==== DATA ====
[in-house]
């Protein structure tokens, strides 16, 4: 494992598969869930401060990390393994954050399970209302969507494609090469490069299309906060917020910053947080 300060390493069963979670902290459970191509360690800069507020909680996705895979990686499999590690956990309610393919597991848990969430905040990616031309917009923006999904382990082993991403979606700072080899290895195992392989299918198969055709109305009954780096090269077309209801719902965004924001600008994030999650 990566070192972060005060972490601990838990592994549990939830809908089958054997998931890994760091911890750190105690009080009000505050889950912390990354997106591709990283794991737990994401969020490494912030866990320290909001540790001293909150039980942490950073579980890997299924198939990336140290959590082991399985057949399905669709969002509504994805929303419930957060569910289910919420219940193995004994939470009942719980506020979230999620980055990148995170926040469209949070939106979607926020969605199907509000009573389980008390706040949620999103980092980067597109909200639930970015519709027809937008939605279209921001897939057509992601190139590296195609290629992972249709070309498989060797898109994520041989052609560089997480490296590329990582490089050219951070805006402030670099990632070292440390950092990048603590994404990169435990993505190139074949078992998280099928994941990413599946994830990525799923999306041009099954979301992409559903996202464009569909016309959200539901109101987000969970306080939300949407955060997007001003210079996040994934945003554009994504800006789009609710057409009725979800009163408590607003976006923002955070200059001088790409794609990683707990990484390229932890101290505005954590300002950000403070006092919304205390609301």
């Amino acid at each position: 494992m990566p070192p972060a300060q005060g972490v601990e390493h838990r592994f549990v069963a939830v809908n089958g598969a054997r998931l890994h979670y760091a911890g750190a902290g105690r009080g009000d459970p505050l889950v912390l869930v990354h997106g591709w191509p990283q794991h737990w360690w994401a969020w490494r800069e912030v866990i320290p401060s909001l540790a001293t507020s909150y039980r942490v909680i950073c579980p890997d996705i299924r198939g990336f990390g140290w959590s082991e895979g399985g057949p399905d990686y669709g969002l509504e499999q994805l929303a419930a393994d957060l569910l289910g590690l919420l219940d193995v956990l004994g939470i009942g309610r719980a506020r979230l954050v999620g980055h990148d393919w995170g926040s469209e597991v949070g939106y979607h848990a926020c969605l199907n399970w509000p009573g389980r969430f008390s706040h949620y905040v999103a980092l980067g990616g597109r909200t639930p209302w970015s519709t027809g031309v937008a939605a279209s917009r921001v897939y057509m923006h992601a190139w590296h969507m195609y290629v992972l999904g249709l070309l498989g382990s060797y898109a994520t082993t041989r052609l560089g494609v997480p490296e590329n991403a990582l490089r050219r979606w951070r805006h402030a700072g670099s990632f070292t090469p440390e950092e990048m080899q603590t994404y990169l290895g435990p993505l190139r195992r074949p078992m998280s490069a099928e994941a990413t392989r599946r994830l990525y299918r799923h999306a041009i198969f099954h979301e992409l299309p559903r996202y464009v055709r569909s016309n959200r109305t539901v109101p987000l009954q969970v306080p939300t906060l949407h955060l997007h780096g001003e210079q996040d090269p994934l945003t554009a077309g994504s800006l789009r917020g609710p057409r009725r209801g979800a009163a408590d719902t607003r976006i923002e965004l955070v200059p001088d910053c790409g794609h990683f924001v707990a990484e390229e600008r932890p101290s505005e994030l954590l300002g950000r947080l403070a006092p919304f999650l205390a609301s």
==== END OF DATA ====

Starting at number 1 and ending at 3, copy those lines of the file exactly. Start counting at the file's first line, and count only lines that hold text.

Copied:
[in-house]
């Protein structure tokens, strides 16, 4: 494992598969869930401060990390393994954050399970209302969507494609090469490069299309906060917020910053947080 300060390493069963979670902290459970191509360690800069507020909680996705895979990686499999590690956990309610393919597991848990969430905040990616031309917009923006999904382990082993991403979606700072080899290895195992392989299918198969055709109305009954780096090269077309209801719902965004924001600008994030999650 990566070192972060005060972490601990838990592994549990939830809908089958054997998931890994760091911890750190105690009080009000505050889950912390990354997106591709990283794991737990994401969020490494912030866990320290909001540790001293909150039980942490950073579980890997299924198939990336140290959590082991399985057949399905669709969002509504994805929303419930957060569910289910919420219940193995004994939470009942719980506020979230999620980055990148995170926040469209949070939106979607926020969605199907509000009573389980008390706040949620999103980092980067597109909200639930970015519709027809937008939605279209921001897939057509992601190139590296195609290629992972249709070309498989060797898109994520041989052609560089997480490296590329990582490089050219951070805006402030670099990632070292440390950092990048603590994404990169435990993505190139074949078992998280099928994941990413599946994830990525799923999306041009099954979301992409559903996202464009569909016309959200539901109101987000969970306080939300949407955060997007001003210079996040994934945003554009994504800006789009609710057409009725979800009163408590607003976006923002955070200059001088790409794609990683707990990484390229932890101290505005954590300002950000403070006092919304205390609301």
């Amino acid at each position: 494992m990566p070192p972060a300060q005060g972490v601990e390493h838990r592994f549990v069963a939830v809908n089958g598969a054997r998931l890994h979670y760091a911890g750190a902290g105690r009080g009000d459970p505050l889950v912390l869930v990354h997106g591709w191509p990283q794991h737990w360690w994401a969020w490494r800069e912030v866990i320290p401060s909001l540790a001293t507020s909150y039980r942490v909680i950073c579980p890997d996705i299924r198939g990336f990390g140290w959590s082991e895979g399985g057949p399905d990686y669709g969002l509504e499999q994805l929303a419930a393994d957060l569910l289910g590690l919420l219940d193995v956990l004994g939470i009942g309610r719980a506020r979230l954050v999620g980055h990148d393919w995170g926040s469209e597991v949070g939106y979607h848990a926020c969605l199907n399970w509000p009573g389980r969430f008390s706040h949620y905040v999103a980092l980067g990616g597109r909200t639930p209302w970015s519709t027809g031309v937008a939605a279209s917009r921001v897939y057509m923006h992601a190139w590296h969507m195609y290629v992972l999904g249709l070309l498989g382990s060797y898109a994520t082993t041989r052609l560089g494609v997480p490296e590329n991403a990582l490089r050219r979606w951070r805006h402030a700072g670099s990632f070292t090469p440390e950092e990048m080899q603590t994404y990169l290895g435990p993505l190139r195992r074949p078992m998280s490069a099928e994941a990413t392989r599946r994830l990525y299918r799923h999306a041009i198969f099954h979301e992409l299309p559903r996202y464009v055709r569909s016309n959200r109305t539901v109101p987000l009954q969970v306080p939300t906060l949407h955060l997007h780096g001003e210079q996040d090269p994934l945003t554009a077309g994504s800006l789009r917020g609710p057409r009725r209801g979800a009163a408590d719902t607003r976006i923002e965004l955070v200059p001088d910053c790409g794609h990683f924001v707990a990484e390229e600008r932890p101290s505005e994030l954590l300002g950000r947080l403070a006092p919304f999650l205390a609301s």